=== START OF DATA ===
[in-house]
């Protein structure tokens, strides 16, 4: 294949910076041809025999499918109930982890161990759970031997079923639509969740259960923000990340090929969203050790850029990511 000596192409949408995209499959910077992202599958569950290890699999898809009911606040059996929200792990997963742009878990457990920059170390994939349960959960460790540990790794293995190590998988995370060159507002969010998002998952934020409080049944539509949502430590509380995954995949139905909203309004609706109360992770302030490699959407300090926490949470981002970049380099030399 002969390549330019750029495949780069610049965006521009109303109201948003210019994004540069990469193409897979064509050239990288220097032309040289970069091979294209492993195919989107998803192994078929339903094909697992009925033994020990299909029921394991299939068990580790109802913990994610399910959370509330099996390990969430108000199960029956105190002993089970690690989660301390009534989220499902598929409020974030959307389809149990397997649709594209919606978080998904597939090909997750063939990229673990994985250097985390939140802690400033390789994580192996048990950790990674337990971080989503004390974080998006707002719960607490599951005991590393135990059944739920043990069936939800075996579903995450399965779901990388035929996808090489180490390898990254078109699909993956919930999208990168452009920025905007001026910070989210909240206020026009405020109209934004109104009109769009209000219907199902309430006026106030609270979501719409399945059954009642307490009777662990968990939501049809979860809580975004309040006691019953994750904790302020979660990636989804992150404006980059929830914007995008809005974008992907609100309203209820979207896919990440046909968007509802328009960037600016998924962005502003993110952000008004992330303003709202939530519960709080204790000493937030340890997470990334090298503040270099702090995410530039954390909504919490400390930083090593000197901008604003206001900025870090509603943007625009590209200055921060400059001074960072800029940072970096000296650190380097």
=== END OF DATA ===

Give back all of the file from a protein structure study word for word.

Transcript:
[in-house]
């Protein structure tokens, strides 16, 4: 294949910076041809025999499918109930982890161990759970031997079923639509969740259960923000990340090929969203050790850029990511 000596192409949408995209499959910077992202599958569950290890699999898809009911606040059996929200792990997963742009878990457990920059170390994939349960959960460790540990790794293995190590998988995370060159507002969010998002998952934020409080049944539509949502430590509380995954995949139905909203309004609706109360992770302030490699959407300090926490949470981002970049380099030399 002969390549330019750029495949780069610049965006521009109303109201948003210019994004540069990469193409897979064509050239990288220097032309040289970069091979294209492993195919989107998803192994078929339903094909697992009925033994020990299909029921394991299939068990580790109802913990994610399910959370509330099996390990969430108000199960029956105190002993089970690690989660301390009534989220499902598929409020974030959307389809149990397997649709594209919606978080998904597939090909997750063939990229673990994985250097985390939140802690400033390789994580192996048990950790990674337990971080989503004390974080998006707002719960607490599951005991590393135990059944739920043990069936939800075996579903995450399965779901990388035929996808090489180490390898990254078109699909993956919930999208990168452009920025905007001026910070989210909240206020026009405020109209934004109104009109769009209000219907199902309430006026106030609270979501719409399945059954009642307490009777662990968990939501049809979860809580975004309040006691019953994750904790302020979660990636989804992150404006980059929830914007995008809005974008992907609100309203209820979207896919990440046909968007509802328009960037600016998924962005502003993110952000008004992330303003709202939530519960709080204790000493937030340890997470990334090298503040270099702090995410530039954390909504919490400390930083090593000197901008604003206001900025870090509603943007625009590209200055921060400059001074960072800029940072970096000296650190380097």